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NASA Investigates How Dormant Viruses Behave During Spaceflight

A colored, computer-generated depiction of an Epstein-Barr virus particle.

In preparation for continued human spaceflight missions farther into space to the Moon and Mars, NASA continues to investigate how the human immune system reacts in spaceflight. Certain viruses, such as the Varicella Zoster Virus (VZV) that causes chickenpox in childhood or shingles in adults, are not fully eliminated from one’s body. The immune system controls them and maintains the virus in a “dormant” state in the spinal cord nerve cells of the body. These viruses can intermittently “awaken,” or reactivate, starting to grow and multiply. Most times this happens, the person experiences no symptoms or overt illness; however, it is more commonly seen in elderly people and in people whose immune systems are compromised that the reactivation does cause disease. It is believed that stressful life situations causes the viral reactivating.

NASA research published in Frontiers in Microbiology, extends previous NASA research that these latent virus strains can reactivate in people who spend time in space. This reactivation is typically “subclinical” in astronauts, meaning they are not truly sick and do not exhibit symptoms. However, the presence of the active viruses is a good indicator that those astronauts are experiencing reduced immunity during a space mission.

NASA is using a process Dr. Satish K. Mehta of KBR Wyle at NASA’s Johnson Space Center developed for rapid viral detection systems and is beginning to test immune boosters, or countermeasures, for astronauts for future deep space missions—work that could also benefit patients with decreased immunity on Earth.

Dormant viruses can reactivate in anyone, not just astronauts

“NASA astronauts endure weeks, or even months, of constant microgravity and radiation—not to mention the increased G forces of take-off and re-entry,” said senior author Dr. Mehta. “This physical challenge is compounded by more familiar stressors like social separation, confinement and an altered sleep-wake cycle.”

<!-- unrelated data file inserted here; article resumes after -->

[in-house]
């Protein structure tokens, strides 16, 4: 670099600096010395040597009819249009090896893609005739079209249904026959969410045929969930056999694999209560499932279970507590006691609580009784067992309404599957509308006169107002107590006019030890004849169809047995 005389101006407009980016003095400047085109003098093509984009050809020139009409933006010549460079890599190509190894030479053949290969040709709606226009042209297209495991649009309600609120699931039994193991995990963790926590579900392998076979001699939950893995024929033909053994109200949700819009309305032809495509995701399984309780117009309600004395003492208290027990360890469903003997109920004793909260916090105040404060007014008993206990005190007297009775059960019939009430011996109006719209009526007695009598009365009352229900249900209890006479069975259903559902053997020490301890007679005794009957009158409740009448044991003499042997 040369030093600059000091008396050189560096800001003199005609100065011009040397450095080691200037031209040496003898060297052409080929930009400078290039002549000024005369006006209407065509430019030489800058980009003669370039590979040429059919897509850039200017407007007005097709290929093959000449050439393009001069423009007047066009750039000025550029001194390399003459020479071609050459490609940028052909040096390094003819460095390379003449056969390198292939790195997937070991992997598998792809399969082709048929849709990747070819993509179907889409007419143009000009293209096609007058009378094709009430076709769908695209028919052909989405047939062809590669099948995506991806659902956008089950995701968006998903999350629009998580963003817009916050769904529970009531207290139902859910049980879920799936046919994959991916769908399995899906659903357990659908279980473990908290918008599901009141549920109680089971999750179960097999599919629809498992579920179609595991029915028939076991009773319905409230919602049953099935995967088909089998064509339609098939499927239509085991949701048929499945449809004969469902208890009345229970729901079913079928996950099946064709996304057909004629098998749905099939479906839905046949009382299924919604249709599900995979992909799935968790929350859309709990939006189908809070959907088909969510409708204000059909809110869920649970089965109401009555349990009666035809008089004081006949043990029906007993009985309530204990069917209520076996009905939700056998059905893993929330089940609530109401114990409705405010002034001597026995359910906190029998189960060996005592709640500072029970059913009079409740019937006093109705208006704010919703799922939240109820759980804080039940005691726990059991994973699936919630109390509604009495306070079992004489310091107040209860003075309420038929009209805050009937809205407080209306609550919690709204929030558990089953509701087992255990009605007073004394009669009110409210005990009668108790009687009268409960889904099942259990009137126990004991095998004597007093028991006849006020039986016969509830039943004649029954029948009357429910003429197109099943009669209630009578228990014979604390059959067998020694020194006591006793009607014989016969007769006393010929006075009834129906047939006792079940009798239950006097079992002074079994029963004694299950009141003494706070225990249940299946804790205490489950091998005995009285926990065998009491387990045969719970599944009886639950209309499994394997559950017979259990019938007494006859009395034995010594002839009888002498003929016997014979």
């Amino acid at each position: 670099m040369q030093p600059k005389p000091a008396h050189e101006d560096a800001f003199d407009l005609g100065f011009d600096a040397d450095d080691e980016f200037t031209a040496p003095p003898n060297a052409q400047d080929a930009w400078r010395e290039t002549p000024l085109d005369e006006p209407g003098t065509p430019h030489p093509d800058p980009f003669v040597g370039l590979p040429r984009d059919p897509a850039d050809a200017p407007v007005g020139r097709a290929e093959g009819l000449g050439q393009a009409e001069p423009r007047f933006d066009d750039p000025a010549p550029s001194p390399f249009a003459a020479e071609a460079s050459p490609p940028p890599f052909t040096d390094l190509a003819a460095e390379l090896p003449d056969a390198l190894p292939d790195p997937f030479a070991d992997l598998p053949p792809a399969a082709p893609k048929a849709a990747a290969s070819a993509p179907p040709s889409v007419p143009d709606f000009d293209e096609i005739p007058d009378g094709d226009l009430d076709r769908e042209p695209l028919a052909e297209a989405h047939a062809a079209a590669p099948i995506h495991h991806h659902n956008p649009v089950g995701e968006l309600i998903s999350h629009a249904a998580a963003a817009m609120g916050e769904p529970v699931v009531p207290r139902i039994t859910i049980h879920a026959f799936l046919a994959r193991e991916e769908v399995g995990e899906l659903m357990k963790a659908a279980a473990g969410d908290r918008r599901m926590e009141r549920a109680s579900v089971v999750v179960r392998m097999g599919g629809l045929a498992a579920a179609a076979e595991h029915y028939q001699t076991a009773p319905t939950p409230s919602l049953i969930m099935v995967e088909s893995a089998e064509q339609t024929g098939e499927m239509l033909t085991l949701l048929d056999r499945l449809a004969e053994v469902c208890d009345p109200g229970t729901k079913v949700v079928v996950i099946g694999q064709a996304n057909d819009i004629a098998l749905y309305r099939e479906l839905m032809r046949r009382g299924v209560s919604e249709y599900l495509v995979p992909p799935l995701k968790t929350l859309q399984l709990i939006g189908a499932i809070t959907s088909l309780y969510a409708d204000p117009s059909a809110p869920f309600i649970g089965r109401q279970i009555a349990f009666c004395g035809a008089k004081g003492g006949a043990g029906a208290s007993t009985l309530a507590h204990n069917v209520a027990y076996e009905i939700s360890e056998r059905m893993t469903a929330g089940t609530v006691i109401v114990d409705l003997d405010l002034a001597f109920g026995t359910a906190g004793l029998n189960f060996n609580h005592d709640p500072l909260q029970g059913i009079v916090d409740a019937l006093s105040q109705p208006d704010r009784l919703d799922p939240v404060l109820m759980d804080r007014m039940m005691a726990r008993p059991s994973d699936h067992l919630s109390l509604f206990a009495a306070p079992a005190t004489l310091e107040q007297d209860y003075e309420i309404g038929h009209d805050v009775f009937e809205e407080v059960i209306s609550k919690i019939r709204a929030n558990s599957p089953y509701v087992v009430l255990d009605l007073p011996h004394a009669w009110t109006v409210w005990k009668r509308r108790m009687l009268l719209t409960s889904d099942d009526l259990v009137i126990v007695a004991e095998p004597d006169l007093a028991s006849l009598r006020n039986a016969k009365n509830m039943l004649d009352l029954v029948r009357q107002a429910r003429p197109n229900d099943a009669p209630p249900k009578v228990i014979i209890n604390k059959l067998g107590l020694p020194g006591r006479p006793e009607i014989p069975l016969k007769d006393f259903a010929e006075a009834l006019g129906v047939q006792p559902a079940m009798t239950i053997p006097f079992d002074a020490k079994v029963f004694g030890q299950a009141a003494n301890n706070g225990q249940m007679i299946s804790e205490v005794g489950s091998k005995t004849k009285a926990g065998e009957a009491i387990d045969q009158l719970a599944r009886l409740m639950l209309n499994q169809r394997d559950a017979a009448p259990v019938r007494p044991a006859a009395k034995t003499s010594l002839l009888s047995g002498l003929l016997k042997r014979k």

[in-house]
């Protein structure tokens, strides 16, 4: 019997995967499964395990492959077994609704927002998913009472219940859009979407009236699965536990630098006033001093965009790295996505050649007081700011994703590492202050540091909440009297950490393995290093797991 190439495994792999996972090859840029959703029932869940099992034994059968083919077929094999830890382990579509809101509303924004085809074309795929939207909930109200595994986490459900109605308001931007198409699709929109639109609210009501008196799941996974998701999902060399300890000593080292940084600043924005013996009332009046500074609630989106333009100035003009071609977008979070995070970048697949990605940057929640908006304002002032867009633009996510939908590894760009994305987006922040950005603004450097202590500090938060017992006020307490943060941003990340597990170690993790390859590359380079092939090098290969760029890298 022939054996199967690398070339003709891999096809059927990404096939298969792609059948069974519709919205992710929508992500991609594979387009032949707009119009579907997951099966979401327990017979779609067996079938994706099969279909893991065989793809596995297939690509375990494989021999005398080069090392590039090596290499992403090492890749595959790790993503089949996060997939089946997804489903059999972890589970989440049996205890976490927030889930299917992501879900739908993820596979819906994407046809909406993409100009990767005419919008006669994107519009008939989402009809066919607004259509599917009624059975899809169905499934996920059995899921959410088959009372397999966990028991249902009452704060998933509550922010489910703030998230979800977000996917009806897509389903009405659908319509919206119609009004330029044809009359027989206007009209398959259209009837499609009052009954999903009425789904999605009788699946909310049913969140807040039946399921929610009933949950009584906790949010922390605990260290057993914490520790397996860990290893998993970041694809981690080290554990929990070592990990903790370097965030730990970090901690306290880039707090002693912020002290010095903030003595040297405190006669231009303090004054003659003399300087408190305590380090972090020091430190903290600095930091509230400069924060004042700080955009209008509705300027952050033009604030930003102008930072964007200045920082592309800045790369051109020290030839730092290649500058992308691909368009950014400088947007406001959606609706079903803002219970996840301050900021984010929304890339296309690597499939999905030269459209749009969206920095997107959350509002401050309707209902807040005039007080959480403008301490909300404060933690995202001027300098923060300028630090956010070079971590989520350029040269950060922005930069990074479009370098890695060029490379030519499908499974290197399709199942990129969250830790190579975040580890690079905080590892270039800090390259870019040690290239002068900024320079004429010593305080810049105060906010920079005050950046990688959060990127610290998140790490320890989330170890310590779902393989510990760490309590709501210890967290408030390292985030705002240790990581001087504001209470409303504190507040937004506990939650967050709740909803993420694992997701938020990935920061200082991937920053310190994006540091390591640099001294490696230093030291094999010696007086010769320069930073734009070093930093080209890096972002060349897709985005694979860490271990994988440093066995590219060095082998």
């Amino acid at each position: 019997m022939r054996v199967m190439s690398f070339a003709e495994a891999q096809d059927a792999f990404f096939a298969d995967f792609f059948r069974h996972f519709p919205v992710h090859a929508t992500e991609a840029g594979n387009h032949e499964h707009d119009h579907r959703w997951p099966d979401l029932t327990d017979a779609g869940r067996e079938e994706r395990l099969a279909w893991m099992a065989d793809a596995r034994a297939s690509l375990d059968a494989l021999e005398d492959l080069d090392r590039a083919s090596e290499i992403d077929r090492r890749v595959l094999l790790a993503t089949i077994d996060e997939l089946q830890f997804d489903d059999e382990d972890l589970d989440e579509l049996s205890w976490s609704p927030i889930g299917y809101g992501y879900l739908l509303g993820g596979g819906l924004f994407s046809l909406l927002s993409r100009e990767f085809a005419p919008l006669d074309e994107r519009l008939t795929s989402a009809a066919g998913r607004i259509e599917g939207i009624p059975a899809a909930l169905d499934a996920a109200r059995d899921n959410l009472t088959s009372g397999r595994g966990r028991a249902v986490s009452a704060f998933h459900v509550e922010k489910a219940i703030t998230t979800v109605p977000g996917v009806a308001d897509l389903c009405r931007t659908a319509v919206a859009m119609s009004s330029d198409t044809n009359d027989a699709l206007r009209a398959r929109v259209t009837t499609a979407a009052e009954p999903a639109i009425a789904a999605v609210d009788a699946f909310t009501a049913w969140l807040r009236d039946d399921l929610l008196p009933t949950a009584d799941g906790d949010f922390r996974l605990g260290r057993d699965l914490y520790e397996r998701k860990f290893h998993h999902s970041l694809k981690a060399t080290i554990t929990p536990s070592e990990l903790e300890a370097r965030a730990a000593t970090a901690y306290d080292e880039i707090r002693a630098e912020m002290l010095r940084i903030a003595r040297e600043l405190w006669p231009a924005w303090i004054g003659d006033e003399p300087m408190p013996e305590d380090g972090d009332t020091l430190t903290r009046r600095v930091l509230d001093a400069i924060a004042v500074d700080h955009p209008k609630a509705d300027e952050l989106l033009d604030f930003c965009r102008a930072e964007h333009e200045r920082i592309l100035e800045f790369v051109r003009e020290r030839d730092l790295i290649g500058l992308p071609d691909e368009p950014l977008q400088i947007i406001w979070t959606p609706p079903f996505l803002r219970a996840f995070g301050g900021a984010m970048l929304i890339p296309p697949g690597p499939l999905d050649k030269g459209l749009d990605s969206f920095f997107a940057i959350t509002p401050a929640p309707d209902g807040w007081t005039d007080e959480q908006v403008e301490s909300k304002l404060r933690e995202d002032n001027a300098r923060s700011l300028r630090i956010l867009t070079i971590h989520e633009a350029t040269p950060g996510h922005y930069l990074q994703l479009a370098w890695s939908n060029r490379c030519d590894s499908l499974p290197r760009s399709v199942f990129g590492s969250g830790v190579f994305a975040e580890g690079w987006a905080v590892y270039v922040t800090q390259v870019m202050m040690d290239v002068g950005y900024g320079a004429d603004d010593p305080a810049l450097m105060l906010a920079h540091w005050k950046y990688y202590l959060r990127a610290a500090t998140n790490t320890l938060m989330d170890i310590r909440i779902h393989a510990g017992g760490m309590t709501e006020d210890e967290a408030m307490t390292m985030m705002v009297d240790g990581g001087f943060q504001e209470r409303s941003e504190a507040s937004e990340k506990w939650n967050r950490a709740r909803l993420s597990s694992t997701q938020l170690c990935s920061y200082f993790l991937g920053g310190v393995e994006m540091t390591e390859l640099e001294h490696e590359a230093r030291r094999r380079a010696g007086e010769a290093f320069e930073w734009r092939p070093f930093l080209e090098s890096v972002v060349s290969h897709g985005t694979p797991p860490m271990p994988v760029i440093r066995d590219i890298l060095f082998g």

To study the physiological impact of spaceflight, Mehta and his colleagues analyze saliva, blood and urine samples collected from astronauts before, during and after spaceflight.

“During spaceflight, there is a rise in the secretion of stress hormones like cortisol and adrenaline, which are known to change the immune system,” Mehta said. “In keeping with this, we find astronauts’ immune cells—particularly those that normally suppress and eliminate viruses—become less effective during spaceflight, and sometimes for up to 60 days after they return home to Earth.”

The observable presence of the reactivated virus, or viral shedding, as seen in the astronauts has typically been asymptomatic. “Only six of all astronauts with viral reactivation developed any symptoms,” Mehta said. “All symptoms were minor.”

Overall, four of the eight known human herpes viruses – including the variety responsible for chickenpox and shingles (VZV) – were detected in astronauts during their stay in space. Herpes viruses often remain dormant in nerve or immune cells throughout a lifetime.

As NASA has plans to go forward to the Moon and beyond, international space immunologists and virologists are characterizing this phenomenon using the space station as a microgravity testbed, as well as here on Earth in isolated conditions. Understanding how these viruses behave in astronauts on the International Space Station will allow researchers to develop countermeasures that will be needed for long-duration missions.

“The ideal countermeasure is vaccination for astronauts—but, so far, this is available only against one variety of the eight herpes viruses, VZV,” Mehta said.

NASA’s present focus is to develop targeted treatment regimens for individuals experiencing virus reactivation.

Mehta reiterates that this research has tremendous clinical relevance for patients on Earth, too. Already, spaceflight-developed processes for rapid viral detection in saliva have been employed in clinics and hospitals around the world.


NASA’s Human Research Program, or HRP, pursues the best methods and technologies to support safe, productive human space travel. Through science conducted in laboratories, ground-based analogs, and the International Space Station, HRP scrutinizes how spaceflight affects human bodies and behaviors. Such research drives HRP’s quest to innovate ways that keep astronauts healthy and mission-ready as space travel expands to the Moon, Mars, and beyond.